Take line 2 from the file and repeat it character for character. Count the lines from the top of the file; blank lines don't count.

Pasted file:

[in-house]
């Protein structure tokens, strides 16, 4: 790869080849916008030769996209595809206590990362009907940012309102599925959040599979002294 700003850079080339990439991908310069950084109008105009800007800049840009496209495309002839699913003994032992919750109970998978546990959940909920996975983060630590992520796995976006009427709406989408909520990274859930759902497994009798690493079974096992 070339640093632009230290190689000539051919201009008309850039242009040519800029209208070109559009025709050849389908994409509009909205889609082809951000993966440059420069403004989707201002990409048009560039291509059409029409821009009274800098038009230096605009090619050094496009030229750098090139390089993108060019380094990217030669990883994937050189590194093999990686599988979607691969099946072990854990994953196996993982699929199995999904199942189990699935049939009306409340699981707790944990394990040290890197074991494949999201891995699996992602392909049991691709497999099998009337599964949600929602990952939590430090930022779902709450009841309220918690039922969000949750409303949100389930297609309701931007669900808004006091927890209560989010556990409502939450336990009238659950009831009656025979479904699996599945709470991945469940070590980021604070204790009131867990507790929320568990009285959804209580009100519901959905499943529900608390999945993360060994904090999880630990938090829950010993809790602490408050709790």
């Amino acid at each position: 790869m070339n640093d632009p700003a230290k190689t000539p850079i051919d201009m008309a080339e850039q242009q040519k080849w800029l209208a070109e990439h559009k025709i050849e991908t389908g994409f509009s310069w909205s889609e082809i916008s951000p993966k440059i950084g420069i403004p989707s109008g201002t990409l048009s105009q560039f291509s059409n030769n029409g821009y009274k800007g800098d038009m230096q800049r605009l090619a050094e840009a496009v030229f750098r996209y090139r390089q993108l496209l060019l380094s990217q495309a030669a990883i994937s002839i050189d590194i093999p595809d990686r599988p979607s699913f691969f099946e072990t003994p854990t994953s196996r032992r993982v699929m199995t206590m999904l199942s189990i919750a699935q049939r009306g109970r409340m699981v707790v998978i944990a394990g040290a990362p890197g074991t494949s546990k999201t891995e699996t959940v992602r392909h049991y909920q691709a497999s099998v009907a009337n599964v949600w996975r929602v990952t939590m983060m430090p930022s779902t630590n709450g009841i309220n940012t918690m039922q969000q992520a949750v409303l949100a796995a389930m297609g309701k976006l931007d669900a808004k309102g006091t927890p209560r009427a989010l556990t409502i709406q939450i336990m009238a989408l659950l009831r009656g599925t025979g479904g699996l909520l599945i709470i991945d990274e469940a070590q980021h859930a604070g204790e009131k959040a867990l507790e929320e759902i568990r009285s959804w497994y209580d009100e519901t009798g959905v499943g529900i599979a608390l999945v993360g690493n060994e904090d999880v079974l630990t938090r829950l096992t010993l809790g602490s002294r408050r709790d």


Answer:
């Protein structure tokens, strides 16, 4: 790869080849916008030769996209595809206590990362009907940012309102599925959040599979002294 700003850079080339990439991908310069950084109008105009800007800049840009496209495309002839699913003994032992919750109970998978546990959940909920996975983060630590992520796995976006009427709406989408909520990274859930759902497994009798690493079974096992 070339640093632009230290190689000539051919201009008309850039242009040519800029209208070109559009025709050849389908994409509009909205889609082809951000993966440059420069403004989707201002990409048009560039291509059409029409821009009274800098038009230096605009090619050094496009030229750098090139390089993108060019380094990217030669990883994937050189590194093999990686599988979607691969099946072990854990994953196996993982699929199995999904199942189990699935049939009306409340699981707790944990394990040290890197074991494949999201891995699996992602392909049991691709497999099998009337599964949600929602990952939590430090930022779902709450009841309220918690039922969000949750409303949100389930297609309701931007669900808004006091927890209560989010556990409502939450336990009238659950009831009656025979479904699996599945709470991945469940070590980021604070204790009131867990507790929320568990009285959804209580009100519901959905499943529900608390999945993360060994904090999880630990938090829950010993809790602490408050709790």